Over the past decade, the luxury SUV market has proliferated. Saying the segment is highly competitive does the market a disservice. Not only does the market have enough models to provide an example for every niche and whim, but does so twofold. Amongst the tidal wave of luxury, performance, and off-road luxury SUVs some models disappear into the fray. With them so do some customers' interest. Carrying large price tags, it’s hard to find a genuinely bad model. However, one that so far slips beneath many drivers’ radars is the 2022 SUV Lincoln Nautilus.
The Nautilus’ life began as the MKX back in 2007, sharing the underpinnings of the Ford Edge as tradition dictates, the model had a more premium feel than the cheaper Ford model. Showing this model’s age the X in its name stood for crossover, back when that label on its own could sell a car. The model along with the Edge went into its second generation in 2016. After a small revision, Lincoln christened the MKX the Nautilus. The name draws inspiration from a cephalopod. Naming an SUV after a small animal is a little peculiar. However, there is some logic behind the madness. The Nautilus is the smallest SUV offered by Lincoln, sitting beneath the Aviator and Navigator. Thus, its chief competition comes in the guise of the BMW X3, Range Rover Velar, and Cadillac XT5.
Lincoln's smallest SUV beats Cadillac and BMW in key areas.
How Well Equipped Is The Nautilus?
As one can expect from a Lincoln model, the Nautilus is a little better in every way than the cheaper Ford product. In the headline equipment, this means an eight-speed automatic transmission with paddle shifters on higher specifications, the standard fare of optional 21-inch alloy wheels and dual tailpipes. Nothing makes drivers happier than a symmetrical rear to their car.
Lincoln has incredible confidence in their vehicle’s reliability. A bumper-to-bumper warranty runs for four years on the entire car or 50,000 miles. On certain components, this lasts for longer. The powertrain warranty lasts for six years or 70,000 miles.
When one buys a car from a luxury marque, a few extra niceties come in the deal. One of these for the 2022 Nautilus is Lincoln Embrace. This feature illuminates the Lincoln logo on the floor as you approach the car. Not exactly practical but something that will surely impress your family and friends. As a car in 2022 should, the Nautilus has full driver assistance, which goes by the label Lincoln Co-Pilot360. The navigation system clearly displays this suite of software. A smaller system than one would find in the competing Tesla Model X but still highly useable.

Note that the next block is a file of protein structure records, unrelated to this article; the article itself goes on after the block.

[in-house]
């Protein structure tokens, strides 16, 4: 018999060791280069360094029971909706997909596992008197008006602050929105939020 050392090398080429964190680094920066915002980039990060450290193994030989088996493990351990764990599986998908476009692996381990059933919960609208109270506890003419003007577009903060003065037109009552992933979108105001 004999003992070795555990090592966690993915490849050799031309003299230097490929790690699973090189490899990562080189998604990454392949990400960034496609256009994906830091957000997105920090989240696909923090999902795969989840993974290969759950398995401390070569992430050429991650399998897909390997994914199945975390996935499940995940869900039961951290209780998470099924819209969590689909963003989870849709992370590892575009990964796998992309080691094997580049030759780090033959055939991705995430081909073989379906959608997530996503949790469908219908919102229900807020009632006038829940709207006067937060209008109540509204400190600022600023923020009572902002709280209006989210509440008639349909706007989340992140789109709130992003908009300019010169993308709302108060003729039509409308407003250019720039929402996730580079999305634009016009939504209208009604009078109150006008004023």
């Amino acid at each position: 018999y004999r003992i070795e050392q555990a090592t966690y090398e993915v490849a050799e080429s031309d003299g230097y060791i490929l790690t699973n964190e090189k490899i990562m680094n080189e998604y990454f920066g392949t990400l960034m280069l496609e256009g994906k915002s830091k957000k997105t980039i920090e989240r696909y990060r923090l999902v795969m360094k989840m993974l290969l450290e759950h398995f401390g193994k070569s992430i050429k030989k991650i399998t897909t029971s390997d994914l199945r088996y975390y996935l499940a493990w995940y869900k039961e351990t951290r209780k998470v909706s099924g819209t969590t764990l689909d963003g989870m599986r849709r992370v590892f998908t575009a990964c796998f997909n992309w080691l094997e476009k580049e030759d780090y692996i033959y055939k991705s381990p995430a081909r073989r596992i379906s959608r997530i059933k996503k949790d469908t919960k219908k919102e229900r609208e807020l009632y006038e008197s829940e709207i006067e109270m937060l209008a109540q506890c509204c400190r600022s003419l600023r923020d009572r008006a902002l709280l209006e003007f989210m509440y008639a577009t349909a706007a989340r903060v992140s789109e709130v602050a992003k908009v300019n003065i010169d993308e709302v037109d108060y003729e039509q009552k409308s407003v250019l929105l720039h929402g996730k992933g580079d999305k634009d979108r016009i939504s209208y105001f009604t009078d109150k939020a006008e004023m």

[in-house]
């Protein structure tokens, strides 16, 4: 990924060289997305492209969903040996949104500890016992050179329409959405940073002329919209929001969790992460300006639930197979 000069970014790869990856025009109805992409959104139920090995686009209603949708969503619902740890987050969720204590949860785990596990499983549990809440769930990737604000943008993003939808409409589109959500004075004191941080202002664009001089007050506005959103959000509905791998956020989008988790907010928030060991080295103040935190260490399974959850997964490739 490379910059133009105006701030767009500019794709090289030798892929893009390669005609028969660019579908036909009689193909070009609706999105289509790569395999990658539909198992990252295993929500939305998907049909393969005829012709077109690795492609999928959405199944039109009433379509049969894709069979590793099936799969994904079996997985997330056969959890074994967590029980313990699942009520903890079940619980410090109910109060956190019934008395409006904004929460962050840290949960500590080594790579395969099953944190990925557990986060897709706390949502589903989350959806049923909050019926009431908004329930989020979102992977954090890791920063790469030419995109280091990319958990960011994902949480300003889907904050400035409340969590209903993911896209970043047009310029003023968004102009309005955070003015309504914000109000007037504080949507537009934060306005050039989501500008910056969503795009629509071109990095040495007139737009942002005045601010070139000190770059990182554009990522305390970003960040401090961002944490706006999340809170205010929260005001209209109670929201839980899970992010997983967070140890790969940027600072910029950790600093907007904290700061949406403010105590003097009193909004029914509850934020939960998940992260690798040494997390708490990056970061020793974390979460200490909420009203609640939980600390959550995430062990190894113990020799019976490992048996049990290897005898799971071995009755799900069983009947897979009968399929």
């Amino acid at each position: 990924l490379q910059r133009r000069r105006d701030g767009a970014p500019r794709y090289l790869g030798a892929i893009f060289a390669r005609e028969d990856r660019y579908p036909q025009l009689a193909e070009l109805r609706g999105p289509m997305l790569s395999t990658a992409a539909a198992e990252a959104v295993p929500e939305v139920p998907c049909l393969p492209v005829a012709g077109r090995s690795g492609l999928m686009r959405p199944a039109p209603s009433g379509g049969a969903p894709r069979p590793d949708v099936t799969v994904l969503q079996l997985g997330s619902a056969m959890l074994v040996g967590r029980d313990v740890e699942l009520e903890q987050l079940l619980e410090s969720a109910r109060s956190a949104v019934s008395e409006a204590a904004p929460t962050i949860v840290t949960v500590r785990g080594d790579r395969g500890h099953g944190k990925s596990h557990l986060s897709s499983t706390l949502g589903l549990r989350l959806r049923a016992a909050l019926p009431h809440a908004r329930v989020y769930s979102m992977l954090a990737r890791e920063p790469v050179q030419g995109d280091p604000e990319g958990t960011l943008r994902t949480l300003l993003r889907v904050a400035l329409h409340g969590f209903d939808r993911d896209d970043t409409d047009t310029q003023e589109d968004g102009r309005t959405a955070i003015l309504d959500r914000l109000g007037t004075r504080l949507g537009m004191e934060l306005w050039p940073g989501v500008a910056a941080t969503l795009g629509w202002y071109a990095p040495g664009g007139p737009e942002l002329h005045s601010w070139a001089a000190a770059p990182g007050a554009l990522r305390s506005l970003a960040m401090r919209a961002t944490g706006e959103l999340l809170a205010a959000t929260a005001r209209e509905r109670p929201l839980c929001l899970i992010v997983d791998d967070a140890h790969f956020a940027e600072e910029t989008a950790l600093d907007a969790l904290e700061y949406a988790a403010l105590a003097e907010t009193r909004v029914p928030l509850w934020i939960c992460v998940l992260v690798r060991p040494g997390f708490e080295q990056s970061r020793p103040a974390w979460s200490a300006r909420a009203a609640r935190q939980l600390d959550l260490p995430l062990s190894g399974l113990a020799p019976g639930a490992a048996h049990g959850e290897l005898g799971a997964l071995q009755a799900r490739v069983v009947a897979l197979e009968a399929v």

Why Should You Buy A Nautilus Over A Navigator?
Many will find the Nautilus’ chief flaw when compared to the larger Aviator and Navigator models is its greatest selling point. These larger vehicles have three rows, so room for eight in the Navigator and a maximum of seven in the Aviator. For those who don’t need this space, there’s simply no need to spend the extra money on something they don’t need. The Nautilus provides seating for five.
The larger Navigator for 2022 starts at $76,710. The 2022 Nautilus starts at only $43,030. So the Nautilus for many is an excellent economical choice. This continues at the gas pump. According to Lincoln, the Nautilus returns 26 mpg on the highway. For the sake of comparison, the Navigator returns 23 mpg on the highway from a 3.5-liter V6 motor. This saving largely comes from the downsized engine. The standard Nautilus comes with a 2.0 Liter in-line 4 cylinder. A customer can upgrade to a 2.7 liter V6 that returns 25 mpg on the highway. Cadillac's XT5 starts at $43,995 and from a 2.0-liter motor returns 29 mpg on the highway.
How Does The 2022 Nautilus Compare To The Competition?
Unlike many of the ‘little’ Lincoln’s German rivals, the trims available on the Nautilus are simple. With only three, Standard, Reserve, and Black Label. The latter two sell for $49,435 and $65,630 respectfully. The Reserve specification fits adaptive LED headlights, an upgraded audio system, and a sunroof. Black Label is harder to come by and only available at certain dealerships, but these vehicles promise Rolls-Royce levels of luxury with ingrained wood dashboards and darker aluminum.
According to Mercedes-Benz, in its most expensive AMG guise, the GLC 63 AMG comes in at $59,900, so the prices don’t quite rise to the same level as the Black Label Nautilus. With a comparable asking price of $43,700 for an entry-level BMW X3 and $70,100 for a BMW X3 M, the Munich-based competition comes in second place. For the same money, a buyer gets an imported car, that may have a little more prestige with it. However, the BMW does achieve 60 mph in 3.3 seconds, around a second faster than the fastest Nautilus. But the Lincoln offers a higher degree of luxury.
Regarding practicality, the X3 offers 550 liters of trunk space, the exact same as the GLC and even the Q5. It’s almost as if a gentleman’s agreement exists between these brands to not outdo one another. The Nautilus comes in with 37.2 cubic feet of trunk space with the seats up, 7.2 cubic feet more than the competing Cadillac XT5. Converted to European measurements, the Nautilus comes in at over 1,000 liters of trunk space. The Nautilus is a much larger car and in its most expensive form has a few more luxurious features than the competition.